On the Interplay between Statistics, Computation and Communication in Decentralised Learning
15th March 2019, 2:00 pm – 2:45 pm
Main Maths Building, SM3
Given the large size of modern datasets, distributed algorithms that can leverage the computation capabilities of multiple machines have become increasingly of interest in machine learning. Due to bandwidth limitations, privacy concerns and network instability, a large body of literature is now investigating the performance of decentralised methods that operate without the presence of a central authority. Within this literature, data is typically treated as deterministic and one is interested in controlling the optimisation (training) error. In this talk, we take a statistical point of view: we assume that data come from an underlying unknown probability distribution and look at the performance on the statistical (test) error.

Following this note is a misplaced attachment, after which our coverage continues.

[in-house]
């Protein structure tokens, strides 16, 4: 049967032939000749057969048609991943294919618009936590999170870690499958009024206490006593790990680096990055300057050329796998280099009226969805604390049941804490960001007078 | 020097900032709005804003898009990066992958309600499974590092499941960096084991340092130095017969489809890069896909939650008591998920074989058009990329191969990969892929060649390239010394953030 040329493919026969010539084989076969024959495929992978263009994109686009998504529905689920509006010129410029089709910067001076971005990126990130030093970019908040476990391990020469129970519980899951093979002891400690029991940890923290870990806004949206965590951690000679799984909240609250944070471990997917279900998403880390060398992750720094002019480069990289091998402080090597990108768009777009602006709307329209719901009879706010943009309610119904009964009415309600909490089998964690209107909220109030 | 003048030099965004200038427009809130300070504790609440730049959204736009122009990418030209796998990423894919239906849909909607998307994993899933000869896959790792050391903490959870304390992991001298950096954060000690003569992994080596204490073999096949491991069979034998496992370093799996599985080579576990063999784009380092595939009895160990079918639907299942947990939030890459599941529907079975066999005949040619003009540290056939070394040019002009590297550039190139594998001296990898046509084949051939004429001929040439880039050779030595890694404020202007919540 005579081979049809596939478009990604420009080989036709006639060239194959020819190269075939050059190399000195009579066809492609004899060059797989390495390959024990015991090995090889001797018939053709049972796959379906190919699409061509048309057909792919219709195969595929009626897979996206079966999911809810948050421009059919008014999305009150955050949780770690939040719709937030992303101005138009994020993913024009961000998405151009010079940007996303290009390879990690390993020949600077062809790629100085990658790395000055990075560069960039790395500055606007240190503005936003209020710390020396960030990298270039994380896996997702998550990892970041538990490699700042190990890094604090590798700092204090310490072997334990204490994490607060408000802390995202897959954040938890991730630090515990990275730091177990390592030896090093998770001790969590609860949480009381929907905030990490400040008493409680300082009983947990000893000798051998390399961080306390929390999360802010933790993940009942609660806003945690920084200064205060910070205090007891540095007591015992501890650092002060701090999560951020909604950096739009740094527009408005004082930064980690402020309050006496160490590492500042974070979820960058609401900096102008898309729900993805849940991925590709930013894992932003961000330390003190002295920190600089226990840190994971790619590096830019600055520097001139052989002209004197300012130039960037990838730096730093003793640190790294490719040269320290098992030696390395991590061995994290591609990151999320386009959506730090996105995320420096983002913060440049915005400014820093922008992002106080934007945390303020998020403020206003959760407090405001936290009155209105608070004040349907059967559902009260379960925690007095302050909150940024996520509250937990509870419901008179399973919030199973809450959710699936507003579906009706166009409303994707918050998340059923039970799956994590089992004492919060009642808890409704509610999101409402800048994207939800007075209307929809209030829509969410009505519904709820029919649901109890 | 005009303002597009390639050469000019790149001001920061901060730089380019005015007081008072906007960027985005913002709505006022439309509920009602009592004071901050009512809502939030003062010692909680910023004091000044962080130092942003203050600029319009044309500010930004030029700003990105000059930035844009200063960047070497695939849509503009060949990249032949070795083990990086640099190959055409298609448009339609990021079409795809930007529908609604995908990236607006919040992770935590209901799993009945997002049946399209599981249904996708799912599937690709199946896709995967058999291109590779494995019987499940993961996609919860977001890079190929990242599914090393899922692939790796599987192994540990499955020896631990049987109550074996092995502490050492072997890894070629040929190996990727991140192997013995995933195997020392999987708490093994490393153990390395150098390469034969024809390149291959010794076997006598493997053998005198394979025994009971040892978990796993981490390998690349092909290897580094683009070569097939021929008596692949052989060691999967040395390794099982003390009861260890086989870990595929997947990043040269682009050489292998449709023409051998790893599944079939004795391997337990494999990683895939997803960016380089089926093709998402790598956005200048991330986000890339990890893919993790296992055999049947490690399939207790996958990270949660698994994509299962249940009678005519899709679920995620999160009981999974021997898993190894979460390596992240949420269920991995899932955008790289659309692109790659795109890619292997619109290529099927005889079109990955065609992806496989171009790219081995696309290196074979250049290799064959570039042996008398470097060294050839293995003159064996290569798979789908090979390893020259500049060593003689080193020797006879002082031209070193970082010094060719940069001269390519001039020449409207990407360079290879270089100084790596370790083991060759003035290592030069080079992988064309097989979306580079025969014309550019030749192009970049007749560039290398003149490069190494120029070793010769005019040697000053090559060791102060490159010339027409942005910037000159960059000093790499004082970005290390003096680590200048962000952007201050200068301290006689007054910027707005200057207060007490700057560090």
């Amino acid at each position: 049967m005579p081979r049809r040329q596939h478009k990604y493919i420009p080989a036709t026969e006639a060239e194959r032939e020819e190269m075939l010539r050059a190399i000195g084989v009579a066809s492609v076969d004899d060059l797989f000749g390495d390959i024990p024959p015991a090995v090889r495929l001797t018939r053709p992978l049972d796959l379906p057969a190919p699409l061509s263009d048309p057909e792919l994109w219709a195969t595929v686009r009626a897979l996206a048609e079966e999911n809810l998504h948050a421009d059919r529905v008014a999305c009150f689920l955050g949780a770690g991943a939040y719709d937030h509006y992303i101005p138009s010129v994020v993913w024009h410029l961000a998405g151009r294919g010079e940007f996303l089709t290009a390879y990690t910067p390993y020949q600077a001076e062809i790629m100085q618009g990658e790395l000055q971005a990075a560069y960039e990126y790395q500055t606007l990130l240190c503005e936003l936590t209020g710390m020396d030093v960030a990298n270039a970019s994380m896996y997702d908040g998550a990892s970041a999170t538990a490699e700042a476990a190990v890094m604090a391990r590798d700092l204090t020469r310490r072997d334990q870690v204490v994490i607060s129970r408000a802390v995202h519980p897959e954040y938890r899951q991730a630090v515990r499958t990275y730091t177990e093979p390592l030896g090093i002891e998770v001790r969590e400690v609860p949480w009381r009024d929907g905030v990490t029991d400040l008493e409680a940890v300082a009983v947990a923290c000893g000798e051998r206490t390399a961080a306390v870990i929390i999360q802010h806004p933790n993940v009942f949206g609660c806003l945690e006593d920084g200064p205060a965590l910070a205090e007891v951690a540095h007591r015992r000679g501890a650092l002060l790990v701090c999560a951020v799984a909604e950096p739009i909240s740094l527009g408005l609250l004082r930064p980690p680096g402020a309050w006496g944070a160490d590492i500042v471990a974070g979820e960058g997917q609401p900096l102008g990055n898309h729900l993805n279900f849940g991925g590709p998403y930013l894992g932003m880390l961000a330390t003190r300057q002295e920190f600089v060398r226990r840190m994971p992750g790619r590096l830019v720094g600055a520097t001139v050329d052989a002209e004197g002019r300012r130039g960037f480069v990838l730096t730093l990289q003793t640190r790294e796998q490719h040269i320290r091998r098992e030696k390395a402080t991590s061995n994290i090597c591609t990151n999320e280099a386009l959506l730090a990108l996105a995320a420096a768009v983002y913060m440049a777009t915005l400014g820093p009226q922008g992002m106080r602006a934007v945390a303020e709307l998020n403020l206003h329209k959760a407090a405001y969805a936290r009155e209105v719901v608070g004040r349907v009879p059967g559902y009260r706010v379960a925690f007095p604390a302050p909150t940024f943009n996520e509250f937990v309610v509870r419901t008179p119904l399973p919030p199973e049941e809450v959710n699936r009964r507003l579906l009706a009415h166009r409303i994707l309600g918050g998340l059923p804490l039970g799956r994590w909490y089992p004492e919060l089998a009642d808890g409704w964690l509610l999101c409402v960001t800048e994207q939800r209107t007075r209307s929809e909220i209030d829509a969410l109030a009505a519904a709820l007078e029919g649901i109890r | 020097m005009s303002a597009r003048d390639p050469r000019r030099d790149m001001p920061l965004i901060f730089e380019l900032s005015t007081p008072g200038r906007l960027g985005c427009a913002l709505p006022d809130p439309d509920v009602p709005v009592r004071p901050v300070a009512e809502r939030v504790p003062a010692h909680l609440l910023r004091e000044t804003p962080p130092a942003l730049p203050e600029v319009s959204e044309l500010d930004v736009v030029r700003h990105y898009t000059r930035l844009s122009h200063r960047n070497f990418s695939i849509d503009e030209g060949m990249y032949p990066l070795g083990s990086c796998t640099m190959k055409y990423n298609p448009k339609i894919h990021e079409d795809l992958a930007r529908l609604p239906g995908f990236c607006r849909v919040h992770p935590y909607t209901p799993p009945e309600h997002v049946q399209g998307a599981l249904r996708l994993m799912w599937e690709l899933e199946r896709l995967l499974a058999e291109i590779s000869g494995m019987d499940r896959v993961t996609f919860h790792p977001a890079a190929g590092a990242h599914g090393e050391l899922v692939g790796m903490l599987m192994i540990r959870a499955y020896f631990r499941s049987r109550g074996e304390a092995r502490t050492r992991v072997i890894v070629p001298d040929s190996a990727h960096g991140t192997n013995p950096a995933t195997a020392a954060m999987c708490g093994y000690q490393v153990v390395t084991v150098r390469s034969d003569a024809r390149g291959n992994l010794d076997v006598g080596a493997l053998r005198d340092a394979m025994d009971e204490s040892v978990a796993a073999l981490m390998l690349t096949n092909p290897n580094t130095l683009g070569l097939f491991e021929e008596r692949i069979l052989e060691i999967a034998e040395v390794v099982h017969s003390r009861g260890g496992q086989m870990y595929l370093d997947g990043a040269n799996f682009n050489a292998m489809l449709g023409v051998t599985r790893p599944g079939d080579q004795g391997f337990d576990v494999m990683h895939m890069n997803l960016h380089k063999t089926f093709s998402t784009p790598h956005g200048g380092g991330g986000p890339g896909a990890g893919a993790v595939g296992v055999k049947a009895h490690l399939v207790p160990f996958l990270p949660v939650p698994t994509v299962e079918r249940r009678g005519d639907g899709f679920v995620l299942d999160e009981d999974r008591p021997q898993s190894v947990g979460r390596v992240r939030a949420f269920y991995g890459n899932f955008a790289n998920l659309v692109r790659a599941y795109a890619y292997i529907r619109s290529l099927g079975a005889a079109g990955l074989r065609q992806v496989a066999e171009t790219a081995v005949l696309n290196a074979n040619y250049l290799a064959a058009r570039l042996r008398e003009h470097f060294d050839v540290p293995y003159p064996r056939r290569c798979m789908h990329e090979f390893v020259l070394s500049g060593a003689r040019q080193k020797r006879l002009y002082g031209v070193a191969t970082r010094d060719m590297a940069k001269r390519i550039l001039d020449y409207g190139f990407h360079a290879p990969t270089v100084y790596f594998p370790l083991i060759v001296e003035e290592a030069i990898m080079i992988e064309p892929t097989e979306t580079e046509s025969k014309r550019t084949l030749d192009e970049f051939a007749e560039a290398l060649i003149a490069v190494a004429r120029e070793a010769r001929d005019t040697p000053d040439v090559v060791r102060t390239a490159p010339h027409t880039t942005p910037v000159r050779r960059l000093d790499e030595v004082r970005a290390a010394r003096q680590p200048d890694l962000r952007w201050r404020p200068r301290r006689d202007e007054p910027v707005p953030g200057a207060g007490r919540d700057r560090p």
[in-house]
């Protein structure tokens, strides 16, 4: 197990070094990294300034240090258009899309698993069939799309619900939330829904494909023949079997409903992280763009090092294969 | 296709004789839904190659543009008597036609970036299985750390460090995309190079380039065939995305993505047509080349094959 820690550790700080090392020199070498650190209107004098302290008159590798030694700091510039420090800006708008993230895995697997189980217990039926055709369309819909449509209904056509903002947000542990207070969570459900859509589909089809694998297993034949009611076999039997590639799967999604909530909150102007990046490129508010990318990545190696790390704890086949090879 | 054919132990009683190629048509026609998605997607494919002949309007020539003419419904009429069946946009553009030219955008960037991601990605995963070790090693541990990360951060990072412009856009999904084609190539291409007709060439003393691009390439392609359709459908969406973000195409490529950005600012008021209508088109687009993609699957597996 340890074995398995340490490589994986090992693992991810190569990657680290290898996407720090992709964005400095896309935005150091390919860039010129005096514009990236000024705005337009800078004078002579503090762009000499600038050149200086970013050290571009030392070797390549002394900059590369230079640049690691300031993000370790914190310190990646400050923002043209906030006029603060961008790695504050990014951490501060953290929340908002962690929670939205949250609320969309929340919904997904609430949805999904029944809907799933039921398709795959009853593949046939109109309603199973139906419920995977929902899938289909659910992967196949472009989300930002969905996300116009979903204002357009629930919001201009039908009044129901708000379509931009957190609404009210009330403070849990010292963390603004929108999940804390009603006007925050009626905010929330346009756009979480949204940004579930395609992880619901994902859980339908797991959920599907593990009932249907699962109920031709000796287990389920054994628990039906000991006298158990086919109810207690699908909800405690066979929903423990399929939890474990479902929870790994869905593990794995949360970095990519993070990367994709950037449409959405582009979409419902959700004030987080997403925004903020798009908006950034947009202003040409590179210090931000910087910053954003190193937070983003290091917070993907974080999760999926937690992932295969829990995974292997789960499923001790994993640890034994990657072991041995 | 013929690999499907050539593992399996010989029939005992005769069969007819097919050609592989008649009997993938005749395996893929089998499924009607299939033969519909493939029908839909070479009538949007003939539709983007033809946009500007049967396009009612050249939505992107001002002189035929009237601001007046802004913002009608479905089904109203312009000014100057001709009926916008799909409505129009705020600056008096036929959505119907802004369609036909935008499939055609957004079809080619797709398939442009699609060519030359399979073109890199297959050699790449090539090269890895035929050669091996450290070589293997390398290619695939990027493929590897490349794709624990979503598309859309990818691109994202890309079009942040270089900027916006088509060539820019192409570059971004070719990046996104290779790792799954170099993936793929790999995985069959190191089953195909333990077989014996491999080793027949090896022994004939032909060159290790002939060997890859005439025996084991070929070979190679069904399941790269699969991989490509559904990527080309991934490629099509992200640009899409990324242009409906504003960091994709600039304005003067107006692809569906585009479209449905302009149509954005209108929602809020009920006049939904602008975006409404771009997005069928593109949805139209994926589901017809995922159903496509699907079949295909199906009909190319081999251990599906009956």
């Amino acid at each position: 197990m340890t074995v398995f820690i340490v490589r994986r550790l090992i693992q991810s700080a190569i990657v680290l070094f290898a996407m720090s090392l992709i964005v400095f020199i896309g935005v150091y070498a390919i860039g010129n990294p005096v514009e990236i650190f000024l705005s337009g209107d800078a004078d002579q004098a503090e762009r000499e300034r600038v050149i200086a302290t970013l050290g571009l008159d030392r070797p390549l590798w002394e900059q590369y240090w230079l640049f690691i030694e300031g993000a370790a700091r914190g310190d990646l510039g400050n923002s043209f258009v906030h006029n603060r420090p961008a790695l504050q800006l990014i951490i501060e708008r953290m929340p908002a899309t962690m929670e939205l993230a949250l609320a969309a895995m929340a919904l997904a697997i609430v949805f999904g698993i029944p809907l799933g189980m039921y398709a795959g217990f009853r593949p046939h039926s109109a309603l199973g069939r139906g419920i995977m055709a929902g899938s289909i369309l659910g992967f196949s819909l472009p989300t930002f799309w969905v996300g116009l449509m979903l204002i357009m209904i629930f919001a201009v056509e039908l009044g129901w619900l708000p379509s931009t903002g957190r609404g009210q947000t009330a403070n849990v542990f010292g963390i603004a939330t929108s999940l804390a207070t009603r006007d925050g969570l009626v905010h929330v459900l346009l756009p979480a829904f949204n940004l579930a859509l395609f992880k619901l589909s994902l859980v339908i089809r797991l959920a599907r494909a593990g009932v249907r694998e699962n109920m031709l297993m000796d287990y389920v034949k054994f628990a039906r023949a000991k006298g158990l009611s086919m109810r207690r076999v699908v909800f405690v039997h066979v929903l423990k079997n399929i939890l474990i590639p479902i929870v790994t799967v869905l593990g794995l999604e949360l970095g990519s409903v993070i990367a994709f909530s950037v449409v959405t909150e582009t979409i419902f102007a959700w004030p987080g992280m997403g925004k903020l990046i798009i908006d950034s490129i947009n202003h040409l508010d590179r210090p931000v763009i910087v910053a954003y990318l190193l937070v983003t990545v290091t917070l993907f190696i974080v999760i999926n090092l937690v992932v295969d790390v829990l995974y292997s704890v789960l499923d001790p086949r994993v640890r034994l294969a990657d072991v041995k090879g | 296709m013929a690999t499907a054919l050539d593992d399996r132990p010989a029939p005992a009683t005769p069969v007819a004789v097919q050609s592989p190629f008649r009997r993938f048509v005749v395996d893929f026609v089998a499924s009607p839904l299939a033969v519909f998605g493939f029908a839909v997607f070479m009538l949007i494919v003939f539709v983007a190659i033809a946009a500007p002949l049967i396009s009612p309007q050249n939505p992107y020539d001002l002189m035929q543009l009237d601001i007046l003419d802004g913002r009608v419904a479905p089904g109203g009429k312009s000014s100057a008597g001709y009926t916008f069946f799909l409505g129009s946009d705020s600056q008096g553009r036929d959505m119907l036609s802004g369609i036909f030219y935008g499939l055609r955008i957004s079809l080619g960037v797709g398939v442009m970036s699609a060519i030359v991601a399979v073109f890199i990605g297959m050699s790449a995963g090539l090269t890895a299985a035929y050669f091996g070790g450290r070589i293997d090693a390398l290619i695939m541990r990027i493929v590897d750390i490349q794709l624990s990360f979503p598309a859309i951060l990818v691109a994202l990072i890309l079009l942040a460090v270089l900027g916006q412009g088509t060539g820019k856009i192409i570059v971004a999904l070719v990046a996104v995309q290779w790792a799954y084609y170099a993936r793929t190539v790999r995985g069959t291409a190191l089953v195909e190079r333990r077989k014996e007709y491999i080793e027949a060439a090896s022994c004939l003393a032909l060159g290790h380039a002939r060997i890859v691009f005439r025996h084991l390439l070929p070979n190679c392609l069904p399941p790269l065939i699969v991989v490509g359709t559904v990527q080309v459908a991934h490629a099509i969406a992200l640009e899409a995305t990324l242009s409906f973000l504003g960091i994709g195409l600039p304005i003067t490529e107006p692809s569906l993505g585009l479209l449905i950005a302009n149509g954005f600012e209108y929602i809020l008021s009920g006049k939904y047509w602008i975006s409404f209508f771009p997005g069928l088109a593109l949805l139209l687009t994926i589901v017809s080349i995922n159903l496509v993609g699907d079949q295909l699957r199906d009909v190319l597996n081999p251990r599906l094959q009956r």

We consider two of the most well-studied algorithms in offline and online learning: gradient descent and upper confidence bound (UCB).
For distributed gradient descent in non-parametric regression, we investigate the choice of step-size, stopping time, and communication topology that allows to recover optimal statistical rates with respect to the entire data on the network. We show that the choice of the communication graph can be considered as a regulariser, and that more statistics allows for less computation and less communication (based on joint work with D. Richards).
For decentralised UCB in multi-armed bandit problems, we show that network-dependent delayed actions are key to obtain improved regret bounds as a function of the graph topology. (based on joint work D. Martínez-Rubio and V. Kanade)